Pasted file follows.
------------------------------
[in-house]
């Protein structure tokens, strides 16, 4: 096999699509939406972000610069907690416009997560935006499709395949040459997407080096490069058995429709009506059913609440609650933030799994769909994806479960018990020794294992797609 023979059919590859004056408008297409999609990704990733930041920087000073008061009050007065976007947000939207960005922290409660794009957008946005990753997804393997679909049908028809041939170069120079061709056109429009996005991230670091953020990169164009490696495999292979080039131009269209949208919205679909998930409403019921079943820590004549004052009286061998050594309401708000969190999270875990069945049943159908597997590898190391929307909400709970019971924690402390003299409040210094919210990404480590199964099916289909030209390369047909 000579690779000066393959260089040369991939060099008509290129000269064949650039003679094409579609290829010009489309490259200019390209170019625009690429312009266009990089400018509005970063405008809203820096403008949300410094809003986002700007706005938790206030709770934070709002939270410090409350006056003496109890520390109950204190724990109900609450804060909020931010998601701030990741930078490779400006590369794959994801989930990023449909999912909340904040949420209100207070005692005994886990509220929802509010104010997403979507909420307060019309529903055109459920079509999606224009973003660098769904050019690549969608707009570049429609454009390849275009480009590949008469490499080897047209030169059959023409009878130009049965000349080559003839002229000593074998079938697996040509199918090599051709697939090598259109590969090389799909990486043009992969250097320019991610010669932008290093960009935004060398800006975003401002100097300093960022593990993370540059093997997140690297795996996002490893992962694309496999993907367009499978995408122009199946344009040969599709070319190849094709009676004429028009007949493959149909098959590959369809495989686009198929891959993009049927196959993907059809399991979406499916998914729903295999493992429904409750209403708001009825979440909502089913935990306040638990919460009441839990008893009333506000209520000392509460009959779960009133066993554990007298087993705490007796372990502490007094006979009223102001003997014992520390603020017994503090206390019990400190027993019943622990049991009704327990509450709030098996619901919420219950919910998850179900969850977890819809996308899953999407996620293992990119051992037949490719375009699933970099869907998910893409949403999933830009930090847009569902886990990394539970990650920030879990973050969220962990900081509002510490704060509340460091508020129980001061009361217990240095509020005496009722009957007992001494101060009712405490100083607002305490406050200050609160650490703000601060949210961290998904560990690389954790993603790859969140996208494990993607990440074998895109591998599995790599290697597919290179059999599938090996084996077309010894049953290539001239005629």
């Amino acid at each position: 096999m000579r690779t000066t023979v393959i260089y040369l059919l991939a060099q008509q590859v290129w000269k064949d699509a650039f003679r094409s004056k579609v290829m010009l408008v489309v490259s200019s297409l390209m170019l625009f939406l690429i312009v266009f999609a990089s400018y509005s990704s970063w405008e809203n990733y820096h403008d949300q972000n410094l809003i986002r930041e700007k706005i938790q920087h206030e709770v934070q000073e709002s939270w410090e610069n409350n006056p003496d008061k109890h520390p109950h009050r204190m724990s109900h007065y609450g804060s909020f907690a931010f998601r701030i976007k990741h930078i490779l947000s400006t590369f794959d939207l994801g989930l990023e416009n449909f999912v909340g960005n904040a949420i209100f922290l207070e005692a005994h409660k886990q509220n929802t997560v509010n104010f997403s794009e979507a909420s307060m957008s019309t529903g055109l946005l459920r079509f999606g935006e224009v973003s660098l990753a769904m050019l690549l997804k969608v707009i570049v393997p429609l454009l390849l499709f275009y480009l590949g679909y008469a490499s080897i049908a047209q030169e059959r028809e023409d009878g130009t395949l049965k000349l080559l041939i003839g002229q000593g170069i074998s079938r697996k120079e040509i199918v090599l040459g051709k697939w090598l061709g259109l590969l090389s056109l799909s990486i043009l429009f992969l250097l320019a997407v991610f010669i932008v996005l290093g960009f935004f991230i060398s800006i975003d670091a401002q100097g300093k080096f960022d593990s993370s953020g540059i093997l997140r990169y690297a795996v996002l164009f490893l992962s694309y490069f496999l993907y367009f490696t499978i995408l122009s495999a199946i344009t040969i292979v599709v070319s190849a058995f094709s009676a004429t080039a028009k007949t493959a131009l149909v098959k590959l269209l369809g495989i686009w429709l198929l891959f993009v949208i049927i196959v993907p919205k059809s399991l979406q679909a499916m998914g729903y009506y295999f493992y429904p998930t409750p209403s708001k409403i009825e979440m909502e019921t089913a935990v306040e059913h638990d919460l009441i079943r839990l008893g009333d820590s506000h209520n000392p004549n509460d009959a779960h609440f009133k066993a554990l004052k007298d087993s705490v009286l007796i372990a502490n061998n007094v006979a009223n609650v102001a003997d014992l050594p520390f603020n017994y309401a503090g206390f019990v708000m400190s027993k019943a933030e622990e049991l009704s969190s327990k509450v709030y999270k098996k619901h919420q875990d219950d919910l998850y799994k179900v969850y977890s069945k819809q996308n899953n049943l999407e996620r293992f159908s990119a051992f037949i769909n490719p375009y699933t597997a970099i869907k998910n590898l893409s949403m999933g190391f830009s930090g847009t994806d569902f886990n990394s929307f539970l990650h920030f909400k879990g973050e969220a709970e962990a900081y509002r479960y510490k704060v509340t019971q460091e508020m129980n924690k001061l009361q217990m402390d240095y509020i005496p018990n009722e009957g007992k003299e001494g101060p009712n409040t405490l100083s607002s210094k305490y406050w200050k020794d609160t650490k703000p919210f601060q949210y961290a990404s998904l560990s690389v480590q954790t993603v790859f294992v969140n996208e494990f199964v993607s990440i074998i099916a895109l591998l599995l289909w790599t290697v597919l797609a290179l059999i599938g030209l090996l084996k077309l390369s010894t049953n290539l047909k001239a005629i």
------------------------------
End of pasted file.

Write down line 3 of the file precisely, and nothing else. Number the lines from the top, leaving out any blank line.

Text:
């Amino acid at each position: 096999m000579r690779t000066t023979v393959i260089y040369l059919l991939a060099q008509q590859v290129w000269k064949d699509a650039f003679r094409s004056k579609v290829m010009l408008v489309v490259s200019s297409l390209m170019l625009f939406l690429i312009v266009f999609a990089s400018y509005s990704s970063w405008e809203n990733y820096h403008d949300q972000n410094l809003i986002r930041e700007k706005i938790q920087h206030e709770v934070q000073e709002s939270w410090e610069n409350n006056p003496d008061k109890h520390p109950h009050r204190m724990s109900h007065y609450g804060s909020f907690a931010f998601r701030i976007k990741h930078i490779l947000s400006t590369f794959d939207l994801g989930l990023e416009n449909f999912v909340g960005n904040a949420i209100f922290l207070e005692a005994h409660k886990q509220n929802t997560v509010n104010f997403s794009e979507a909420s307060m957008s019309t529903g055109l946005l459920r079509f999606g935006e224009v973003s660098l990753a769904m050019l690549l997804k969608v707009i570049v393997p429609l454009l390849l499709f275009y480009l590949g679909y008469a490499s080897i049908a047209q030169e059959r028809e023409d009878g130009t395949l049965k000349l080559l041939i003839g002229q000593g170069i074998s079938r697996k120079e040509i199918v090599l040459g051709k697939w090598l061709g259109l590969l090389s056109l799909s990486i043009l429009f992969l250097l320019a997407v991610f010669i932008v996005l290093g960009f935004f991230i060398s800006i975003d670091a401002q100097g300093k080096f960022d593990s993370s953020g540059i093997l997140r990169y690297a795996v996002l164009f490893l992962s694309y490069f496999l993907y367009f490696t499978i995408l122009s495999a199946i344009t040969i292979v599709v070319s190849a058995f094709s009676a004429t080039a028009k007949t493959a131009l149909v098959k590959l269209l369809g495989i686009w429709l198929l891959f993009v949208i049927i196959v993907p919205k059809s399991l979406q679909a499916m998914g729903y009506y295999f493992y429904p998930t409750p209403s708001k409403i009825e979440m909502e019921t089913a935990v306040e059913h638990d919460l009441i079943r839990l008893g009333d820590s506000h209520n000392p004549n509460d009959a779960h609440f009133k066993a554990l004052k007298d087993s705490v009286l007796i372990a502490n061998n007094v006979a009223n609650v102001a003997d014992l050594p520390f603020n017994y309401a503090g206390f019990v708000m400190s027993k019943a933030e622990e049991l009704s969190s327990k509450v709030y999270k098996k619901h919420q875990d219950d919910l998850y799994k179900v969850y977890s069945k819809q996308n899953n049943l999407e996620r293992f159908s990119a051992f037949i769909n490719p375009y699933t597997a970099i869907k998910n590898l893409s949403m999933g190391f830009s930090g847009t994806d569902f886990n990394s929307f539970l990650h920030f909400k879990g973050e969220a709970e962990a900081y509002r479960y510490k704060v509340t019971q460091e508020m129980n924690k001061l009361q217990m402390d240095y509020i005496p018990n009722e009957g007992k003299e001494g101060p009712n409040t405490l100083s607002s210094k305490y406050w200050k020794d609160t650490k703000p919210f601060q949210y961290a990404s998904l560990s690389v480590q954790t993603v790859f294992v969140n996208e494990f199964v993607s990440i074998i099916a895109l591998l599995l289909w790599t290697v597919l797609a290179l059999i599938g030209l090996l084996k077309l390369s010894t049953n290539l047909k001239a005629i």